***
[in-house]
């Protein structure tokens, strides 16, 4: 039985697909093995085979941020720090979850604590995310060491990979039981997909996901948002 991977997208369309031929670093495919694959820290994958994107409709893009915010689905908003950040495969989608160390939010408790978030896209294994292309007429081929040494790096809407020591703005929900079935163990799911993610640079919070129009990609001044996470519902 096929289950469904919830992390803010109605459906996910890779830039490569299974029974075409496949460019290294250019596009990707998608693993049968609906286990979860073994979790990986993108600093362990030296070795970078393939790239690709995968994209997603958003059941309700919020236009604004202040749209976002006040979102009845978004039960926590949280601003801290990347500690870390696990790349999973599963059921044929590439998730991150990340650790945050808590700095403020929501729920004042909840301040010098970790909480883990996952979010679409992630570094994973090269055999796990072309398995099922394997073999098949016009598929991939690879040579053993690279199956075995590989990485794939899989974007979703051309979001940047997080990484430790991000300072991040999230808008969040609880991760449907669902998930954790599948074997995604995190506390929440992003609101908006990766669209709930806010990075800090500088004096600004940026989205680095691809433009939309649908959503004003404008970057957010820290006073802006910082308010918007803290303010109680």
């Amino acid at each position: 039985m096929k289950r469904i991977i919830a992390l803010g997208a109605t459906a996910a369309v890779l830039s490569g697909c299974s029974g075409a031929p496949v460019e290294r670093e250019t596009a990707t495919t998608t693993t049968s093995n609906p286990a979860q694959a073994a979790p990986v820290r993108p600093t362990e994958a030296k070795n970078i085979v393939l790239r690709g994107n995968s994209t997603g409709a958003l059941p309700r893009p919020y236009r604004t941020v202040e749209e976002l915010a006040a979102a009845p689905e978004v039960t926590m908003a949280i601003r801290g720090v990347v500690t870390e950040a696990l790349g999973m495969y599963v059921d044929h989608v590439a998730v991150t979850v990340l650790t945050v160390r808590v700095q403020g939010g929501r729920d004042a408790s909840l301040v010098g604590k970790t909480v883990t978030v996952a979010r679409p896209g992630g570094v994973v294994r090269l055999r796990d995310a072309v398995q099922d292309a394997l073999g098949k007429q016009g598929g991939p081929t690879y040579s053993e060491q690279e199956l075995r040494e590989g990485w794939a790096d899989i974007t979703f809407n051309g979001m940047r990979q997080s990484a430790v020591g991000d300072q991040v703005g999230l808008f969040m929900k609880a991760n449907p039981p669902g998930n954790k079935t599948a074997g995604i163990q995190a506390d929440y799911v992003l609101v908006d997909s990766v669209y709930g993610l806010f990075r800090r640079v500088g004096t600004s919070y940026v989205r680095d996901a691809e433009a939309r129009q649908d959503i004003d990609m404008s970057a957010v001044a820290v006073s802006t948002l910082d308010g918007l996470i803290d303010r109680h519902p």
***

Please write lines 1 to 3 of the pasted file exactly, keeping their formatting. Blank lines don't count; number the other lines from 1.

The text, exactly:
[in-house]
């Protein structure tokens, strides 16, 4: 039985697909093995085979941020720090979850604590995310060491990979039981997909996901948002 991977997208369309031929670093495919694959820290994958994107409709893009915010689905908003950040495969989608160390939010408790978030896209294994292309007429081929040494790096809407020591703005929900079935163990799911993610640079919070129009990609001044996470519902 096929289950469904919830992390803010109605459906996910890779830039490569299974029974075409496949460019290294250019596009990707998608693993049968609906286990979860073994979790990986993108600093362990030296070795970078393939790239690709995968994209997603958003059941309700919020236009604004202040749209976002006040979102009845978004039960926590949280601003801290990347500690870390696990790349999973599963059921044929590439998730991150990340650790945050808590700095403020929501729920004042909840301040010098970790909480883990996952979010679409992630570094994973090269055999796990072309398995099922394997073999098949016009598929991939690879040579053993690279199956075995590989990485794939899989974007979703051309979001940047997080990484430790991000300072991040999230808008969040609880991760449907669902998930954790599948074997995604995190506390929440992003609101908006990766669209709930806010990075800090500088004096600004940026989205680095691809433009939309649908959503004003404008970057957010820290006073802006910082308010918007803290303010109680």
């Amino acid at each position: 039985m096929k289950r469904i991977i919830a992390l803010g997208a109605t459906a996910a369309v890779l830039s490569g697909c299974s029974g075409a031929p496949v460019e290294r670093e250019t596009a990707t495919t998608t693993t049968s093995n609906p286990a979860q694959a073994a979790p990986v820290r993108p600093t362990e994958a030296k070795n970078i085979v393939l790239r690709g994107n995968s994209t997603g409709a958003l059941p309700r893009p919020y236009r604004t941020v202040e749209e976002l915010a006040a979102a009845p689905e978004v039960t926590m908003a949280i601003r801290g720090v990347v500690t870390e950040a696990l790349g999973m495969y599963v059921d044929h989608v590439a998730v991150t979850v990340l650790t945050v160390r808590v700095q403020g939010g929501r729920d004042a408790s909840l301040v010098g604590k970790t909480v883990t978030v996952a979010r679409p896209g992630g570094v994973v294994r090269l055999r796990d995310a072309v398995q099922d292309a394997l073999g098949k007429q016009g598929g991939p081929t690879y040579s053993e060491q690279e199956l075995r040494e590989g990485w794939a790096d899989i974007t979703f809407n051309g979001m940047r990979q997080s990484a430790v020591g991000d300072q991040v703005g999230l808008f969040m929900k609880a991760n449907p039981p669902g998930n954790k079935t599948a074997g995604i163990q995190a506390d929440y799911v992003l609101v908006d997909s990766v669209y709930g993610l806010f990075r800090r640079v500088g004096t600004s919070y940026v989205r680095d996901a691809e433009a939309r129009q649908d959503i004003d990609m404008s970057a957010v001044a820290v006073s802006t948002l910082d308010g918007l996470i803290d303010r109680h519902p």